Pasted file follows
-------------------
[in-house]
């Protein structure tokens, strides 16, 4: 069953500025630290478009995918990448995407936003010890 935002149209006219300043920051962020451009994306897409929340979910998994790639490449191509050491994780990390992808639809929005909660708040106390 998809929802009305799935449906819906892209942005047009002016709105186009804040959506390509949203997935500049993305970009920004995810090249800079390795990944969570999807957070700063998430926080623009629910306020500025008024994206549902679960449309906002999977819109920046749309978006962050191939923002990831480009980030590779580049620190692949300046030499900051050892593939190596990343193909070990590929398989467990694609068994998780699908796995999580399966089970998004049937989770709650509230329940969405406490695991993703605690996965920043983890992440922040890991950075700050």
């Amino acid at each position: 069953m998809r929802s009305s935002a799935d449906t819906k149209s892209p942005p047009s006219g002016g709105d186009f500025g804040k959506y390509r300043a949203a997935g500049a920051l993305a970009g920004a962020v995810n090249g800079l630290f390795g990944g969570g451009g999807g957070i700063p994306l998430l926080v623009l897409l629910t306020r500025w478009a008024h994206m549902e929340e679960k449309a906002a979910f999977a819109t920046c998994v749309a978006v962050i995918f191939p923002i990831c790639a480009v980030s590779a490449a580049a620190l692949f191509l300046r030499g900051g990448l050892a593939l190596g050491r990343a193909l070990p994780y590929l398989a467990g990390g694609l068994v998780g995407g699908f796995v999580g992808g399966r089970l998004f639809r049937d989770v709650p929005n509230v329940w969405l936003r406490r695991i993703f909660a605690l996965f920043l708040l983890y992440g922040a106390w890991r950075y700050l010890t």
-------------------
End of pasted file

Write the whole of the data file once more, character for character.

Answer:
[in-house]
């Protein structure tokens, strides 16, 4: 069953500025630290478009995918990448995407936003010890 935002149209006219300043920051962020451009994306897409929340979910998994790639490449191509050491994780990390992808639809929005909660708040106390 998809929802009305799935449906819906892209942005047009002016709105186009804040959506390509949203997935500049993305970009920004995810090249800079390795990944969570999807957070700063998430926080623009629910306020500025008024994206549902679960449309906002999977819109920046749309978006962050191939923002990831480009980030590779580049620190692949300046030499900051050892593939190596990343193909070990590929398989467990694609068994998780699908796995999580399966089970998004049937989770709650509230329940969405406490695991993703605690996965920043983890992440922040890991950075700050």
């Amino acid at each position: 069953m998809r929802s009305s935002a799935d449906t819906k149209s892209p942005p047009s006219g002016g709105d186009f500025g804040k959506y390509r300043a949203a997935g500049a920051l993305a970009g920004a962020v995810n090249g800079l630290f390795g990944g969570g451009g999807g957070i700063p994306l998430l926080v623009l897409l629910t306020r500025w478009a008024h994206m549902e929340e679960k449309a906002a979910f999977a819109t920046c998994v749309a978006v962050i995918f191939p923002i990831c790639a480009v980030s590779a490449a580049a620190l692949f191509l300046r030499g900051g990448l050892a593939l190596g050491r990343a193909l070990p994780y590929l398989a467990g990390g694609l068994v998780g995407g699908f796995v999580g992808g399966r089970l998004f639809r049937d989770v709650p929005n509230v329940w969405l936003r406490r695991i993703f909660a605690l996965f920043l708040l983890y992440g922040a106390w890991r950075y700050l010890t």